The Valkyrie: Act Two, Scene Four - A mountain pass: Siegmund, Sieglinde, and Bruennhilde
Bruennhilde, having arrived to inform Siegmund of his fated doom, of Wotan’s requirement that he must be martyred on earth to serve the gods, after death, in heaven, now appears before Siegmund, having just witnessed his despairing love for his sister Sieglinde. She approaches with dignity and reserve and with respect for her appointed victim. The brief instrumental prelude to V.2.4 which accompanies her quiet approach to Siegmund, opens the scene known as Bruennhilde’s annunciation of death to Siegmund. This “Todesverkuendigung” introduces two new motifs, #87, generally known as the “Fate Motif,” and #88, called the “Annunciation of Death” or “Doom” motif. We will see in the course of the remainder of the drama how well these descriptive titles hold up, but #87 is in virtually all of its appearances in the libretto/score linked with the concept of fate, while Bruennhilde’s annunciation of fated death to Siegmund is a particular instance of fate:
(Prelude: [[ #87 ]]; #87; [[ #88 ]]: Leading her horse by the bridle, Bruennhilde emerges from the cave and advances slowly and solemnly to the front of the stage. She pauses and observes Siegmund from a distance. #87; #87; #88: Again she advances slowly. She stops, somewhat closer to him. She carries her shield and spear in one hand, resting the other on her horse’s neck, and thus observes Siegmund with a grave expression. #20bc?)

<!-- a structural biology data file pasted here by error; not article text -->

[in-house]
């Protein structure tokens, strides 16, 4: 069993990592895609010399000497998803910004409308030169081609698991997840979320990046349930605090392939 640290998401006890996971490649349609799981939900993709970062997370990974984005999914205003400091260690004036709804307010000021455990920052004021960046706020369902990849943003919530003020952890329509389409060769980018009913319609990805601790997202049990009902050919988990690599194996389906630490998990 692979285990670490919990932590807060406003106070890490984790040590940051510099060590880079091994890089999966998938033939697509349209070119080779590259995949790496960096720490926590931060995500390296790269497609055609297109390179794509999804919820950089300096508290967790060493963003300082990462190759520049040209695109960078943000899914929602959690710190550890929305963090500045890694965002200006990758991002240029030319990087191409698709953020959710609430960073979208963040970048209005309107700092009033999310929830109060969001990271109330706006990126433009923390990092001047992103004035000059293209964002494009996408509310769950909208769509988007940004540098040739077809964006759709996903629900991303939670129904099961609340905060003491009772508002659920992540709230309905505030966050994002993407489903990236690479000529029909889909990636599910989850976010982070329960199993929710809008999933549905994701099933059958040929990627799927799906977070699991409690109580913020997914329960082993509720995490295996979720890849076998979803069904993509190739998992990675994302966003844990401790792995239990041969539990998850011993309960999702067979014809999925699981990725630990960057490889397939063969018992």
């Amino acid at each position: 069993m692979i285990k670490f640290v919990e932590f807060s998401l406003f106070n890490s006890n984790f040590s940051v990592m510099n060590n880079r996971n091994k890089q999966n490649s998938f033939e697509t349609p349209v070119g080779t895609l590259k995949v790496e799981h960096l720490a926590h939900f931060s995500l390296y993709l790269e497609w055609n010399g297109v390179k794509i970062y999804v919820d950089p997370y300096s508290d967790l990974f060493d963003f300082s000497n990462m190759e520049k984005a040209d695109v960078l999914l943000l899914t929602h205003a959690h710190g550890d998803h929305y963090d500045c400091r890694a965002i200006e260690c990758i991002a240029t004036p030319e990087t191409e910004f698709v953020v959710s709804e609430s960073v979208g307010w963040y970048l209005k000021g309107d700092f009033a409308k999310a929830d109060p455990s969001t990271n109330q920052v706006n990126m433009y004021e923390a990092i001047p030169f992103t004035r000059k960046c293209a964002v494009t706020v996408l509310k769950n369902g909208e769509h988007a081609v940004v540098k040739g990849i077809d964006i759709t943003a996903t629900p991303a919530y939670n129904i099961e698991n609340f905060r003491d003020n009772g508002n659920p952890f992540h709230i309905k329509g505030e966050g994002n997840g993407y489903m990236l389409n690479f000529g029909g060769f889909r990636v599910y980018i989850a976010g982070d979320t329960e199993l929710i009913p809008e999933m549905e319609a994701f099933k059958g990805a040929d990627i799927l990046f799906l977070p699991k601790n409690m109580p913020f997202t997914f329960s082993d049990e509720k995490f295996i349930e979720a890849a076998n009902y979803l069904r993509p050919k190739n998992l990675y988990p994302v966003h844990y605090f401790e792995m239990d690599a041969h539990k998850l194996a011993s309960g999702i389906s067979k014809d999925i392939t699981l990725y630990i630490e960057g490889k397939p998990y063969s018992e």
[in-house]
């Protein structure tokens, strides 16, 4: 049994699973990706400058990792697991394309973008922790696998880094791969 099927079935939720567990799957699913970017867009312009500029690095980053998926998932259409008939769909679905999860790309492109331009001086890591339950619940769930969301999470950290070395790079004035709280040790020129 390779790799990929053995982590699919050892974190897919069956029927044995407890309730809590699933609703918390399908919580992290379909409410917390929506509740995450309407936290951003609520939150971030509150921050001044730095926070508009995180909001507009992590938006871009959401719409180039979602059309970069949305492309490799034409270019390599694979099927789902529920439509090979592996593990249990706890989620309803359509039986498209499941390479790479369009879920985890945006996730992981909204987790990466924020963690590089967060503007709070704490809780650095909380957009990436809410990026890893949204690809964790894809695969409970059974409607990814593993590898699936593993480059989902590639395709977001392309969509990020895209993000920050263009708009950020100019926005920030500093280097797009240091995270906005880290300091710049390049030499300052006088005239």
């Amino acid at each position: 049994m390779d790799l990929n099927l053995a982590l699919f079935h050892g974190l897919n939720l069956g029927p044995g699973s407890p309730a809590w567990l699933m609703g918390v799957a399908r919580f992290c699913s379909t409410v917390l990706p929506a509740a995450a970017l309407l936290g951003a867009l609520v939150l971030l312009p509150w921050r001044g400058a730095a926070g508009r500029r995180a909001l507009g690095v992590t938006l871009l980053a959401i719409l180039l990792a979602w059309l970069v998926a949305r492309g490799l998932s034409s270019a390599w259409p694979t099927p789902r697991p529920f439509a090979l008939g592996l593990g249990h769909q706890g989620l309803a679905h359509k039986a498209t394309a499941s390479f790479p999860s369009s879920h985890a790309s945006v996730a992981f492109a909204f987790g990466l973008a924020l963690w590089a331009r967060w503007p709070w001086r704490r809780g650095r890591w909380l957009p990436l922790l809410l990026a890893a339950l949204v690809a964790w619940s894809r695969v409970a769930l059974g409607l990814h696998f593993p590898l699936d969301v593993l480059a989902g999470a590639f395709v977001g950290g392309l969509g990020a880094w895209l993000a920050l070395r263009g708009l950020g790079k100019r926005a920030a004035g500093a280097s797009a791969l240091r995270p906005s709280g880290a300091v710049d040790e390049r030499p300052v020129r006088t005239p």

Siegmund: (raising his eyes to her: #88) Who are you, say, who appears before me so fair and solemn?
Bruennhilde: (#87) The death-doomed alone are destined to look on me: (#87) he who beholds me goes hence from life’s light. (#20a?:) In battle alone I appear before heroes (:#20a?): (#20c) him who perceives me (#20d) I’ve chosen as one of the slain.
Siegmund: (gazing at length into her eyes, steadfastly and searchingly, then lowering his head in thought and finally turning to her resolutely again. #87; #88) The hero who follows you – where will you lead him?